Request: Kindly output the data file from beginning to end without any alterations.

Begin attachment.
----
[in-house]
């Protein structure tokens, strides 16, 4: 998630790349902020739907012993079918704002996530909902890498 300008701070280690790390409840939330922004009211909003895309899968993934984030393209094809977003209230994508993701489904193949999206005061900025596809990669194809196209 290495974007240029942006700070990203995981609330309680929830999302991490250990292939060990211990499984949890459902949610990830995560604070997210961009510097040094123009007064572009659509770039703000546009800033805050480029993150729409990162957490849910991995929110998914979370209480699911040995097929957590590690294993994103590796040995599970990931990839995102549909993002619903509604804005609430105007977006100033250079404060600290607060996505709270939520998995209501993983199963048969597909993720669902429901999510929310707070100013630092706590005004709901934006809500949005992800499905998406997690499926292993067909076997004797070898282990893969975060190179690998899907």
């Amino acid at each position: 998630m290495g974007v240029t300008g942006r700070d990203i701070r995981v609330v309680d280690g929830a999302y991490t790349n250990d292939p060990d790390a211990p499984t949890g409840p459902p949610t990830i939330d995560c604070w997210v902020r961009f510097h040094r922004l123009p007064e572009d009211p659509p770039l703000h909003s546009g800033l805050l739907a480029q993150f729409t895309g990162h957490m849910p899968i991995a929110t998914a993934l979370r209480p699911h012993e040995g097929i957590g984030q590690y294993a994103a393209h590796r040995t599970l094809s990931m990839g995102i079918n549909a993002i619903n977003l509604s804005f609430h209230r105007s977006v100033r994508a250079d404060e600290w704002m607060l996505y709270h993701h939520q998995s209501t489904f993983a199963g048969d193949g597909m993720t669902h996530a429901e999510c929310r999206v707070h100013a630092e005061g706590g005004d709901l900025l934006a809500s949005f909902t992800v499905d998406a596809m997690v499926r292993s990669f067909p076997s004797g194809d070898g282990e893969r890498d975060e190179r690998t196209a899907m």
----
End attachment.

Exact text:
[in-house]
């Protein structure tokens, strides 16, 4: 998630790349902020739907012993079918704002996530909902890498 300008701070280690790390409840939330922004009211909003895309899968993934984030393209094809977003209230994508993701489904193949999206005061900025596809990669194809196209 290495974007240029942006700070990203995981609330309680929830999302991490250990292939060990211990499984949890459902949610990830995560604070997210961009510097040094123009007064572009659509770039703000546009800033805050480029993150729409990162957490849910991995929110998914979370209480699911040995097929957590590690294993994103590796040995599970990931990839995102549909993002619903509604804005609430105007977006100033250079404060600290607060996505709270939520998995209501993983199963048969597909993720669902429901999510929310707070100013630092706590005004709901934006809500949005992800499905998406997690499926292993067909076997004797070898282990893969975060190179690998899907």
């Amino acid at each position: 998630m290495g974007v240029t300008g942006r700070d990203i701070r995981v609330v309680d280690g929830a999302y991490t790349n250990d292939p060990d790390a211990p499984t949890g409840p459902p949610t990830i939330d995560c604070w997210v902020r961009f510097h040094r922004l123009p007064e572009d009211p659509p770039l703000h909003s546009g800033l805050l739907a480029q993150f729409t895309g990162h957490m849910p899968i991995a929110t998914a993934l979370r209480p699911h012993e040995g097929i957590g984030q590690y294993a994103a393209h590796r040995t599970l094809s990931m990839g995102i079918n549909a993002i619903n977003l509604s804005f609430h209230r105007s977006v100033r994508a250079d404060e600290w704002m607060l996505y709270h993701h939520q998995s209501t489904f993983a199963g048969d193949g597909m993720t669902h996530a429901e999510c929310r999206v707070h100013a630092e005061g706590g005004d709901l900025l934006a809500s949005f909902t992800v499905d998406a596809m997690v499926r292993s990669f067909p076997s004797g194809d070898g282990e893969r890498d975060e190179r690998t196209a899907m």